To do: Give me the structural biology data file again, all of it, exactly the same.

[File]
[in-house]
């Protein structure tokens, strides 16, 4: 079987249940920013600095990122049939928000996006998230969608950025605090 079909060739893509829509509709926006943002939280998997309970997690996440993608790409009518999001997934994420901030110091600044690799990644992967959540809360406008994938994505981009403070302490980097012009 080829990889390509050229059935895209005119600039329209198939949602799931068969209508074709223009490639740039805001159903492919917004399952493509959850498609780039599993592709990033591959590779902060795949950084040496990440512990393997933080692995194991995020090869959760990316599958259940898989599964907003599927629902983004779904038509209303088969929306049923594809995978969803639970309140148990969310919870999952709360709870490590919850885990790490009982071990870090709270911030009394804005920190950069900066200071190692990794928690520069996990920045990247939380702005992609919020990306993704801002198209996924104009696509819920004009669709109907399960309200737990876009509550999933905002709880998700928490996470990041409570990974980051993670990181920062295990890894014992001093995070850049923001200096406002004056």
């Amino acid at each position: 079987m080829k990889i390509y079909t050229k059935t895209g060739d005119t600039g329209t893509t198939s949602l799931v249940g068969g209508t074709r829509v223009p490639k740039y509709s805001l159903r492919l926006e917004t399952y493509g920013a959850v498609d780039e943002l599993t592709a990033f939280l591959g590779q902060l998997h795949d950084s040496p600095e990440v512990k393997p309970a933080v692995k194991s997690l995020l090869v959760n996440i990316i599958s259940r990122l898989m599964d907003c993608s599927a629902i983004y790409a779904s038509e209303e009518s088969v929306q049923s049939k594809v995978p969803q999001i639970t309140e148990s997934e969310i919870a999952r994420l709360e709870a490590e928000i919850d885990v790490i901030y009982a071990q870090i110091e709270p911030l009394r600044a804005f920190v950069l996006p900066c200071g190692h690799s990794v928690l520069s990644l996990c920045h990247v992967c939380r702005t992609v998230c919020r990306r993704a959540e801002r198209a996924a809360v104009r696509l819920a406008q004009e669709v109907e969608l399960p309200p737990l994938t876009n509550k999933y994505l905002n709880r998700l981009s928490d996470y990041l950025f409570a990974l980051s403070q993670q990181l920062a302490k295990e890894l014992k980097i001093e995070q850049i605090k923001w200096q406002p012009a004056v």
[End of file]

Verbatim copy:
[in-house]
């Protein structure tokens, strides 16, 4: 079987249940920013600095990122049939928000996006998230969608950025605090 079909060739893509829509509709926006943002939280998997309970997690996440993608790409009518999001997934994420901030110091600044690799990644992967959540809360406008994938994505981009403070302490980097012009 080829990889390509050229059935895209005119600039329209198939949602799931068969209508074709223009490639740039805001159903492919917004399952493509959850498609780039599993592709990033591959590779902060795949950084040496990440512990393997933080692995194991995020090869959760990316599958259940898989599964907003599927629902983004779904038509209303088969929306049923594809995978969803639970309140148990969310919870999952709360709870490590919850885990790490009982071990870090709270911030009394804005920190950069900066200071190692990794928690520069996990920045990247939380702005992609919020990306993704801002198209996924104009696509819920004009669709109907399960309200737990876009509550999933905002709880998700928490996470990041409570990974980051993670990181920062295990890894014992001093995070850049923001200096406002004056």
């Amino acid at each position: 079987m080829k990889i390509y079909t050229k059935t895209g060739d005119t600039g329209t893509t198939s949602l799931v249940g068969g209508t074709r829509v223009p490639k740039y509709s805001l159903r492919l926006e917004t399952y493509g920013a959850v498609d780039e943002l599993t592709a990033f939280l591959g590779q902060l998997h795949d950084s040496p600095e990440v512990k393997p309970a933080v692995k194991s997690l995020l090869v959760n996440i990316i599958s259940r990122l898989m599964d907003c993608s599927a629902i983004y790409a779904s038509e209303e009518s088969v929306q049923s049939k594809v995978p969803q999001i639970t309140e148990s997934e969310i919870a999952r994420l709360e709870a490590e928000i919850d885990v790490i901030y009982a071990q870090i110091e709270p911030l009394r600044a804005f920190v950069l996006p900066c200071g190692h690799s990794v928690l520069s990644l996990c920045h990247v992967c939380r702005t992609v998230c919020r990306r993704a959540e801002r198209a996924a809360v104009r696509l819920a406008q004009e669709v109907e969608l399960p309200p737990l994938t876009n509550k999933y994505l905002n709880r998700l981009s928490d996470y990041l950025f409570a990974l980051s403070q993670q990181l920062a302490k295990e890894l014992k980097i001093e995070q850049i605090k923001w200096q406002p012009a004056v």